You've been to the art shop and you have bought your set of acrylic paint and you are ready to paint. Before you start let's go over some basics.
Here are the main differences between acrylic and watercolor;
Acrylic paint is resin based, it dries very quickly and when it is dry it is completely waterproof (Watercolor is never waterproof). Acrylic paint can be used like oil paints and painted impasto (that is so thick that you can see the brush strokes). Acrylic paint can be layered like oils but because of the drying time it can be layered much more quickly (oil paint can take days to dry, acrylics will dry in minutes). In theory you can paint a canvas black, let it dry and then paint it white again! In practice the paints are never completely opaque and some of the color underneath will come through. You can dilute acrylics with acrylic medium. This is a clear resin formula which will slow the drying time of your acrylics and "bulk" them allowing impasto work more easily (and cheaply).
Here are some of the similarities;
You can dilute acrylics with water to produce washes in much the same way you would with watercolor. Some people paint with acrylics much as they would with watercolor, that is to say first starting with a very pale wash for sky or distant landscape and then gradually working in washes of increasing color density for the foreground and detail. You can apply glazes with acrylics in the same way as watercolor. A glaze is the application of a semi translucent layer of paint which will allow the color underneath to shine through in varying degrees according to the light. This is one of the most exiting ways paint can be used, glazing as a technique was very popular with the neo-romantic movement with artists such as Gabriel Dante Rossetti. Layers of paint of increasing translucency was applied to areas of the face and skin which allowed the skin tones to glow in the light.
Some useful tips on the use of acrylics;
As mentioned above glazing is a very exiting technique to really make your paintings stand out and give the color a particular intensity. To do this you will need to know which of your colors are opaque and which are translucent. Some acrylics have a coding system on the colors, for example "T" for translucent and "O" for opaque. In practice you don't need to be told this, you can squeeze a little of your paint onto your white palette. If the paint is translucent it will look like jelly, you will be able to see through it, if it is opaque it will look more like a blob of wet plasticine, it's as simple as that, although obviously mastering subtle glazing technique can take many years.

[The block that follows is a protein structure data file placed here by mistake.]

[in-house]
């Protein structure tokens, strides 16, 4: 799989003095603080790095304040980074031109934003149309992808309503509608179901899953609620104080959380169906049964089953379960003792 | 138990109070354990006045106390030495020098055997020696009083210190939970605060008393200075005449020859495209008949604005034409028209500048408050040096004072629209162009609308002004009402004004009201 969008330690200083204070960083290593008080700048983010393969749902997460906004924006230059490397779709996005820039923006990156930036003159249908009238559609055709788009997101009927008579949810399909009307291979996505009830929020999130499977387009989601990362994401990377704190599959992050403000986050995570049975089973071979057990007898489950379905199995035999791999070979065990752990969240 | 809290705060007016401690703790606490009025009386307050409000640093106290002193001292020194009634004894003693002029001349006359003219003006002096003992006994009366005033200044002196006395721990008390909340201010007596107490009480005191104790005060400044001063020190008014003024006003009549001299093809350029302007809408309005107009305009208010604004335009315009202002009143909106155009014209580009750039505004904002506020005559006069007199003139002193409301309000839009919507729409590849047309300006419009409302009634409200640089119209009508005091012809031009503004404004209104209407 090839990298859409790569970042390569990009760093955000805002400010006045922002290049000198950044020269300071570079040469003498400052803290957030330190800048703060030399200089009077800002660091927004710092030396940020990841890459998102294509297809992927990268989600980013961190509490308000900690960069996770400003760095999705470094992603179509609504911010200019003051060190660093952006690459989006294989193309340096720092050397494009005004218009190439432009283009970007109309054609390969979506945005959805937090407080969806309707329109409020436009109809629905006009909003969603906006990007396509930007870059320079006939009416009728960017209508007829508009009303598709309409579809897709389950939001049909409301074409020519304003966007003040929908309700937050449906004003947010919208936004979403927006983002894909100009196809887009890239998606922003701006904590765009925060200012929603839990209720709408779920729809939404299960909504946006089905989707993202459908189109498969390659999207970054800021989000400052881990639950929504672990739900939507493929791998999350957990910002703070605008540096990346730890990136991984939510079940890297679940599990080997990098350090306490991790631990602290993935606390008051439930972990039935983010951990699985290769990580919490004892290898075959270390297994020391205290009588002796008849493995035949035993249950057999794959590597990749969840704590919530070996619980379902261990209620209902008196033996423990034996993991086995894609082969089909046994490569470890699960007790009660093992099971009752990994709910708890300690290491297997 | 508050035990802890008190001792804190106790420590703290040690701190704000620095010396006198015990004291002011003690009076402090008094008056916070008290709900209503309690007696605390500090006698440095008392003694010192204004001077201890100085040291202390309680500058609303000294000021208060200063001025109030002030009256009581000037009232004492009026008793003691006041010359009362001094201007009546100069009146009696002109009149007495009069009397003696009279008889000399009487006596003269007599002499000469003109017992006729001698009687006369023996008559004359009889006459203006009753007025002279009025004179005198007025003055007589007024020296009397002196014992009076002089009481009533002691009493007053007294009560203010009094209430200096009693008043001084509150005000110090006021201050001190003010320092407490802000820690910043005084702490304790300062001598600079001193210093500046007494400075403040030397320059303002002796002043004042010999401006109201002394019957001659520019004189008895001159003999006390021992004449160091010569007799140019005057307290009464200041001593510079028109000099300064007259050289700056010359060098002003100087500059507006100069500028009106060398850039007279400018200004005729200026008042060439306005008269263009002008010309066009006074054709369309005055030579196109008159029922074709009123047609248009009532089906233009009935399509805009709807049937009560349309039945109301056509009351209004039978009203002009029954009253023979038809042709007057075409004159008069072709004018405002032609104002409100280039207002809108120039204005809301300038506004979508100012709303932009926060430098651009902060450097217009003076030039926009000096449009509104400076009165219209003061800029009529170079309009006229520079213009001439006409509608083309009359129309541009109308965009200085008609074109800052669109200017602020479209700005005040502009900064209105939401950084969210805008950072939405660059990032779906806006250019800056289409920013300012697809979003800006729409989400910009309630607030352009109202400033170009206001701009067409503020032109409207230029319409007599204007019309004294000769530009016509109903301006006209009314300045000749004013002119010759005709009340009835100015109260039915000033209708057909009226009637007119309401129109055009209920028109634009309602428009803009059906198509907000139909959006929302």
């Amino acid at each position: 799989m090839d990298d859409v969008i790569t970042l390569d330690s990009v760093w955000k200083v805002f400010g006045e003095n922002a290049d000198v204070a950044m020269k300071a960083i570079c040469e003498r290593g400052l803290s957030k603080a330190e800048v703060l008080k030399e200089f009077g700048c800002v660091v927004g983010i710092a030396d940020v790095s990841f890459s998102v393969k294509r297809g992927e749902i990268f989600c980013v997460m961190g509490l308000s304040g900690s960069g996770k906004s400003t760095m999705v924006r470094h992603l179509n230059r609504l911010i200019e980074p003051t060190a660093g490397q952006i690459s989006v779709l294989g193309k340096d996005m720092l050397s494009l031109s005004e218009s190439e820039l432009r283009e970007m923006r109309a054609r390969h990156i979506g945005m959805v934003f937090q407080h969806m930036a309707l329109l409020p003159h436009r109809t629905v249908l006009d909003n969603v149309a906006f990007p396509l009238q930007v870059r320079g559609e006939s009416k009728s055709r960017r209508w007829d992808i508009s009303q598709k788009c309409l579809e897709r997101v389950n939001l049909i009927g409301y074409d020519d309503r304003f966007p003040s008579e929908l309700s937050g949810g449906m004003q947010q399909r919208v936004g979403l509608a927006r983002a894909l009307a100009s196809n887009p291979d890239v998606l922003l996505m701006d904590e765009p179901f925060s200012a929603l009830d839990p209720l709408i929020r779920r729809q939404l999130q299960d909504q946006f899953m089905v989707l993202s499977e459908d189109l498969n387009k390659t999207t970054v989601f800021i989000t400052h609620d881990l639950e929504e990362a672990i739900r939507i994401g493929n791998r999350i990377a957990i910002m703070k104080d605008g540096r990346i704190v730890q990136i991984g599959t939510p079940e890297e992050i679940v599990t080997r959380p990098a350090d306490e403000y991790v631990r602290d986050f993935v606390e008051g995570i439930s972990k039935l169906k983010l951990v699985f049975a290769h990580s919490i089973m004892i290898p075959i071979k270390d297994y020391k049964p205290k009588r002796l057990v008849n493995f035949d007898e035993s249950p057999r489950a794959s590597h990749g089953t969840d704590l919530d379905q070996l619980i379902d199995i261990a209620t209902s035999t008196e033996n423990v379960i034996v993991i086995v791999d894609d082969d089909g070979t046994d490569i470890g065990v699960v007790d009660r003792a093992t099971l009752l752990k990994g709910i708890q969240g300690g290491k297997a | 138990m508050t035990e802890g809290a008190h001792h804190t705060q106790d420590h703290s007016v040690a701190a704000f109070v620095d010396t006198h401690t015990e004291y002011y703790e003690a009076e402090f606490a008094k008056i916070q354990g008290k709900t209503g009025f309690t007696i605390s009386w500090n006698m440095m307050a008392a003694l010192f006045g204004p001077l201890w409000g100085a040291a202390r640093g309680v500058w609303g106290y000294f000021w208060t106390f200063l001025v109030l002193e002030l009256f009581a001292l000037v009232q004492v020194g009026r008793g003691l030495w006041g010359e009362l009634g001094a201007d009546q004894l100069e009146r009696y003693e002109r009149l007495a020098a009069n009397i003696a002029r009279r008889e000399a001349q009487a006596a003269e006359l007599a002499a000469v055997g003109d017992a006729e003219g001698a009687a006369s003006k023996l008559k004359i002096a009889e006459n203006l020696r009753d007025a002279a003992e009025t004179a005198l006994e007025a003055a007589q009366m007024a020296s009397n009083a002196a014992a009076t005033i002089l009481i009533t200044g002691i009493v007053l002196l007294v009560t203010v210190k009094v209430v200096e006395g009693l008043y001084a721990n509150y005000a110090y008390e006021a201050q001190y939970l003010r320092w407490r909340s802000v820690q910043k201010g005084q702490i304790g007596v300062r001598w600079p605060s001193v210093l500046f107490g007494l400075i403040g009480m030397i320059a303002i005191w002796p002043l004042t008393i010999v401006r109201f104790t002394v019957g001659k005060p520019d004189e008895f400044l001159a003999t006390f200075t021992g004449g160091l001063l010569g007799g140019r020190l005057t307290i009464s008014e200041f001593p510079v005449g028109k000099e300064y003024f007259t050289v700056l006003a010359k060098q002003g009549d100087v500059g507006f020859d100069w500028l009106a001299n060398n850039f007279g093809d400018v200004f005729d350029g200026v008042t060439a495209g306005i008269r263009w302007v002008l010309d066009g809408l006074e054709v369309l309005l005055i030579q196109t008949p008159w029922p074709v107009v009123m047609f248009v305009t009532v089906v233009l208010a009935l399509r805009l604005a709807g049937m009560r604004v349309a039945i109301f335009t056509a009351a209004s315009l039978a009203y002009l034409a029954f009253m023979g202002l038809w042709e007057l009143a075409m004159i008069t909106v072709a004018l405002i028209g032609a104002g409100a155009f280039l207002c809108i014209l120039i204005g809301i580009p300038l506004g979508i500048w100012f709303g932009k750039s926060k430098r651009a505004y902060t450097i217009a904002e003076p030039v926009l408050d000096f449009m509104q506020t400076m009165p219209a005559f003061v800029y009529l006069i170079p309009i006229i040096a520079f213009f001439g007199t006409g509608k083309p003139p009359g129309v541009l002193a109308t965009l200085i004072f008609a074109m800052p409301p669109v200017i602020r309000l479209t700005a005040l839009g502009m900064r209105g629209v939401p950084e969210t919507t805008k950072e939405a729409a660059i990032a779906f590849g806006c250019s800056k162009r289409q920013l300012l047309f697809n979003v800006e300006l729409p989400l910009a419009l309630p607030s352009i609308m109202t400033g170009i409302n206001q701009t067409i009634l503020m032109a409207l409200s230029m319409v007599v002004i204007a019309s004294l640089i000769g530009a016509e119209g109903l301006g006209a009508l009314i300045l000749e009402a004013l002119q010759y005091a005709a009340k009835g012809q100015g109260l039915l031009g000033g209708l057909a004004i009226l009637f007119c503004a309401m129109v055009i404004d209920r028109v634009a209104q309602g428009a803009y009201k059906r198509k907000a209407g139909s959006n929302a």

The other useful thing to bear in mind is you will either need a way to keep your acrylic paint wet or you should only use in small amounts. Ways to keep acrylics useable on the palette include special paper like blotting paper you wet first with water and then mix your acrylics on top of it. Other artists will spray water on their palette at regular intervals. For myself I like to work fast and when it's getting a bit dry I wash the palette and start again from scratch.
Never, ever let acrylic dry on the brush! When painting with acrylic keep your brushes in water. When you have finished using them wash them carefully with cold water and washing up liquid, rinse them and dry them upright, shaping the bristles into points.
I hope you have found this brief guide useful, feel free to browse the website below and you will see some of my work.
Mark Robb is a practising artist based in Haworth. If you have enjoyed the article above then he invites you to browse the website http://firstforart.com/ where you will find all kinds of art materials, art prints and further advice and tips to help you become a better artist.